NEW YORK — A jury began deliberating Saturday in the terrorism trial of a blind Egyptian cleric and nine other men accused of plotting a series of bombing attacks to terrorize the United States into changing its Middle East policies.
Deliberations probably will be lengthy as jurors follow U.S. District Judge Michael Mukasey's 200 pages of instructions and study evidence from more than 200 witnesses. The six men and six women deliberated for 1 1/2 hours the first day before adjourning until this morning.
Prosecutors claim that Sheik Omar Abdel Rahman came to the United States in July, 1990, and began meeting with followers who carried out the slaying of Rabbi Meir Kahane in November, 1990, and the bombing of New York's World Trade Center in 1993.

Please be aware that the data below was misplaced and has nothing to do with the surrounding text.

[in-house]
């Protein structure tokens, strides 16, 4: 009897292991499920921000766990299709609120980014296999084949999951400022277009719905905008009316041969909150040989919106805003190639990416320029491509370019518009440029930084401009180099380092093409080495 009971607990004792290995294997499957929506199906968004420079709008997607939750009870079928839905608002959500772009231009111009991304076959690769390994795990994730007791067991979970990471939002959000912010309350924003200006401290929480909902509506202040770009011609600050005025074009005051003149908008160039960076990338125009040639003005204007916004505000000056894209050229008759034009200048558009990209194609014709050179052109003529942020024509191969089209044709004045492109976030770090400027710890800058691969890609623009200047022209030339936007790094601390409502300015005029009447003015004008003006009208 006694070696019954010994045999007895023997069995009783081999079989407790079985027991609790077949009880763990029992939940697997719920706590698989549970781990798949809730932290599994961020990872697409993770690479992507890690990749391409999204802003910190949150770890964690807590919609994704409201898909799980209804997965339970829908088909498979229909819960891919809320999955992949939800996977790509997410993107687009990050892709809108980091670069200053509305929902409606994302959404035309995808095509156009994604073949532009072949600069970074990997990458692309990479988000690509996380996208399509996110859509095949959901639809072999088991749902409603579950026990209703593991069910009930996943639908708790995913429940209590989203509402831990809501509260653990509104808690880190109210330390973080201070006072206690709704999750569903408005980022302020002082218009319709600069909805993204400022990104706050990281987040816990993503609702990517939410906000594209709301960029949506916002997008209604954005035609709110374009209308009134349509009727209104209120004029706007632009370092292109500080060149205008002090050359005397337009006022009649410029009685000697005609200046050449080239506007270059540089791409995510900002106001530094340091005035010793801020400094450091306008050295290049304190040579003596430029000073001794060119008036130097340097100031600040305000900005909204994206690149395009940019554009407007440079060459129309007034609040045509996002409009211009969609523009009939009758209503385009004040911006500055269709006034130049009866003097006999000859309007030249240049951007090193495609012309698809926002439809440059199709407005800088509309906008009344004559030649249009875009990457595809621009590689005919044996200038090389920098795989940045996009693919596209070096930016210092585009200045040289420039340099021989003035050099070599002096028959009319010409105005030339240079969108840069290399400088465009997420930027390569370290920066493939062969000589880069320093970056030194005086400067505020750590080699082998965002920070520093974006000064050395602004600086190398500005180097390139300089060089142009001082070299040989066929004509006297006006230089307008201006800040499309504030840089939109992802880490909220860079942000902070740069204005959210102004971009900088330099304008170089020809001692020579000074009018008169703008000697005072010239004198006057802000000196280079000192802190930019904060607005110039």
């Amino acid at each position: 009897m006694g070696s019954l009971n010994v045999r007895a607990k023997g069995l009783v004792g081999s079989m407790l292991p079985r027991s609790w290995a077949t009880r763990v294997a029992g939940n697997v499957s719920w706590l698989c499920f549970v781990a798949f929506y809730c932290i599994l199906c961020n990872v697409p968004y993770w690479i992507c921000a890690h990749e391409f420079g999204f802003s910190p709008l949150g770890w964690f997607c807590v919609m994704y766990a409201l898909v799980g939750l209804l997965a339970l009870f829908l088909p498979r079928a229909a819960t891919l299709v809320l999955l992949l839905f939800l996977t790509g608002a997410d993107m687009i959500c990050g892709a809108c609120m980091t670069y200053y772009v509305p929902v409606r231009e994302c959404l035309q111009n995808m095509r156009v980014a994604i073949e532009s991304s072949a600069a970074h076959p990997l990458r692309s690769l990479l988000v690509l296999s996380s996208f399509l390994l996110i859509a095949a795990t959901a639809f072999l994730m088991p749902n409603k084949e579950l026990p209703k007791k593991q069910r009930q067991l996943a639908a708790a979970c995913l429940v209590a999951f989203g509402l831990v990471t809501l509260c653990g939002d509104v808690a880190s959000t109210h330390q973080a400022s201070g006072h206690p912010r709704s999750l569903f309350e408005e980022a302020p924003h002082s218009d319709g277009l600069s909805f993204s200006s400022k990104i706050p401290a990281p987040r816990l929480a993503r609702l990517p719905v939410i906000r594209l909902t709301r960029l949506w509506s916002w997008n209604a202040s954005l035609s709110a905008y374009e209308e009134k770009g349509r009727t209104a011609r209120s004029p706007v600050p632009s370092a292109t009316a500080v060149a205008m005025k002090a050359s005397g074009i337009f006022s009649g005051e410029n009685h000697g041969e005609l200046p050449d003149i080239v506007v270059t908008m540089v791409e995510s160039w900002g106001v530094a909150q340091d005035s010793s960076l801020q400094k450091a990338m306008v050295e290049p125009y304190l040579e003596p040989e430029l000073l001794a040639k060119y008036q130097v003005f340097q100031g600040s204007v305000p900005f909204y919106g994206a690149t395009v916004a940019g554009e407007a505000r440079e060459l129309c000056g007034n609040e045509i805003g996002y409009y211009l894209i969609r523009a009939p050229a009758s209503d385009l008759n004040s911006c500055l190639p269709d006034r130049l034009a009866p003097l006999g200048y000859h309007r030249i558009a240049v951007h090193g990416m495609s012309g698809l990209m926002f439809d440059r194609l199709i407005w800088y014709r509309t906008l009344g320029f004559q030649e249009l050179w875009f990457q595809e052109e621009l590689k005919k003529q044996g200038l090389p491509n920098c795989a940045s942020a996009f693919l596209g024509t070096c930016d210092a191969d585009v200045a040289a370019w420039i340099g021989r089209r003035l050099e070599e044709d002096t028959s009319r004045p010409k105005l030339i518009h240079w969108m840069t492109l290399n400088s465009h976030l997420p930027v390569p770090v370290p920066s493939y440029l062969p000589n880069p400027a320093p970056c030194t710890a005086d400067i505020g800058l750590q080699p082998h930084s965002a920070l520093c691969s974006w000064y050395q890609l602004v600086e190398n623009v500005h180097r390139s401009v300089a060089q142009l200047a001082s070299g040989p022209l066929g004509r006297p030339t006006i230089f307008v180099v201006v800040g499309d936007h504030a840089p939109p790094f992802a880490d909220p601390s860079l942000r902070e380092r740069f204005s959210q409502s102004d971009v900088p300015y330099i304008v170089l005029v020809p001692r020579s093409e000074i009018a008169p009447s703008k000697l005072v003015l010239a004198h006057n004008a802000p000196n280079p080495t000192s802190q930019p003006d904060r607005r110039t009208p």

They said the FBI used an informant who was paid more than $1 million to finally catch the ailing sheik and other militants as they planned a spree of bombings for July, 1993, that could have killed thousands in a single day. A plot also was under way to assassinate Egyptian President Hosni Mubarak, prosecutors charged.
The defense argued that the government created the conspiracy because it was embarrassed that it failed to prevent the Feb. 26, 1993, trade center bombing that killed six people and injured more than 1,000.
Last year, four men convicted in the trade center bombing were sentenced to 240 years.
Defense lawyers accused the government informant, Emad Ali Salem, of lying and of manipulating recordings to entrap their clients.
If convicted, the sheik and El Sayyid A. Nosair, the accused triggerman in the Kahane slaying, face up to life in prison. The others would face a maximum of 30 years.